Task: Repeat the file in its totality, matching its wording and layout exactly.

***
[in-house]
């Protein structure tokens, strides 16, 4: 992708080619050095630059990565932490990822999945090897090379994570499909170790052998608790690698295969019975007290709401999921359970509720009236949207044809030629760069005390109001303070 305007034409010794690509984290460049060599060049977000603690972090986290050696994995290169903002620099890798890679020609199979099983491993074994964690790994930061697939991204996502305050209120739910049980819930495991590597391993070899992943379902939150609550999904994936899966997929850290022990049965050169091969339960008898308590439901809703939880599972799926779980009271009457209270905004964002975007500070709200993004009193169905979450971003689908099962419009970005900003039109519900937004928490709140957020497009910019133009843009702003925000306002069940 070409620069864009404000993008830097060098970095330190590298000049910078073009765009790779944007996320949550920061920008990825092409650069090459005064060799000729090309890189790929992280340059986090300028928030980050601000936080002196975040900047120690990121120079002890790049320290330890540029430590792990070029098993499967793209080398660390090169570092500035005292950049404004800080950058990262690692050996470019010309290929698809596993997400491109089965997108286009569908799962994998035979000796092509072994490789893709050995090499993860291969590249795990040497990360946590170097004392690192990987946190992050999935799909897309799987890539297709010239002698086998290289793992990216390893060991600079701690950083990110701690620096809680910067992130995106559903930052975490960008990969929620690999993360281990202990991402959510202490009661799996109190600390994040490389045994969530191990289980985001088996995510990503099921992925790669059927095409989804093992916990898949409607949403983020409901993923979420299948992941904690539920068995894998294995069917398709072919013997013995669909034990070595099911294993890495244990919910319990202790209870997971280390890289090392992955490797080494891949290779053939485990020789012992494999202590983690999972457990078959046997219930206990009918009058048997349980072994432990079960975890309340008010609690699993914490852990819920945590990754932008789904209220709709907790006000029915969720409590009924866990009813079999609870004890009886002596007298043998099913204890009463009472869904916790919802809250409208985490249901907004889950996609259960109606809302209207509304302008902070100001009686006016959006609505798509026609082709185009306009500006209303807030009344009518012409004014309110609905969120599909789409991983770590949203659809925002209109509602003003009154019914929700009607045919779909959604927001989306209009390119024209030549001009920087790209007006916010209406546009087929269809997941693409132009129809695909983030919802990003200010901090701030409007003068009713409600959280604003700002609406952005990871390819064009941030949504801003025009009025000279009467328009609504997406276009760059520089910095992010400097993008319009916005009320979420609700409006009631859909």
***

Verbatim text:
[in-house]
């Protein structure tokens, strides 16, 4: 992708080619050095630059990565932490990822999945090897090379994570499909170790052998608790690698295969019975007290709401999921359970509720009236949207044809030629760069005390109001303070 305007034409010794690509984290460049060599060049977000603690972090986290050696994995290169903002620099890798890679020609199979099983491993074994964690790994930061697939991204996502305050209120739910049980819930495991590597391993070899992943379902939150609550999904994936899966997929850290022990049965050169091969339960008898308590439901809703939880599972799926779980009271009457209270905004964002975007500070709200993004009193169905979450971003689908099962419009970005900003039109519900937004928490709140957020497009910019133009843009702003925000306002069940 070409620069864009404000993008830097060098970095330190590298000049910078073009765009790779944007996320949550920061920008990825092409650069090459005064060799000729090309890189790929992280340059986090300028928030980050601000936080002196975040900047120690990121120079002890790049320290330890540029430590792990070029098993499967793209080398660390090169570092500035005292950049404004800080950058990262690692050996470019010309290929698809596993997400491109089965997108286009569908799962994998035979000796092509072994490789893709050995090499993860291969590249795990040497990360946590170097004392690192990987946190992050999935799909897309799987890539297709010239002698086998290289793992990216390893060991600079701690950083990110701690620096809680910067992130995106559903930052975490960008990969929620690999993360281990202990991402959510202490009661799996109190600390994040490389045994969530191990289980985001088996995510990503099921992925790669059927095409989804093992916990898949409607949403983020409901993923979420299948992941904690539920068995894998294995069917398709072919013997013995669909034990070595099911294993890495244990919910319990202790209870997971280390890289090392992955490797080494891949290779053939485990020789012992494999202590983690999972457990078959046997219930206990009918009058048997349980072994432990079960975890309340008010609690699993914490852990819920945590990754932008789904209220709709907790006000029915969720409590009924866990009813079999609870004890009886002596007298043998099913204890009463009472869904916790919802809250409208985490249901907004889950996609259960109606809302209207509304302008902070100001009686006016959006609505798509026609082709185009306009500006209303807030009344009518012409004014309110609905969120599909789409991983770590949203659809925002209109509602003003009154019914929700009607045919779909959604927001989306209009390119024209030549001009920087790209007006916010209406546009087929269809997941693409132009129809695909983030919802990003200010901090701030409007003068009713409600959280604003700002609406952005990871390819064009941030949504801003025009009025000279009467328009609504997406276009760059520089910095992010400097993008319009916005009320979420609700409006009631859909």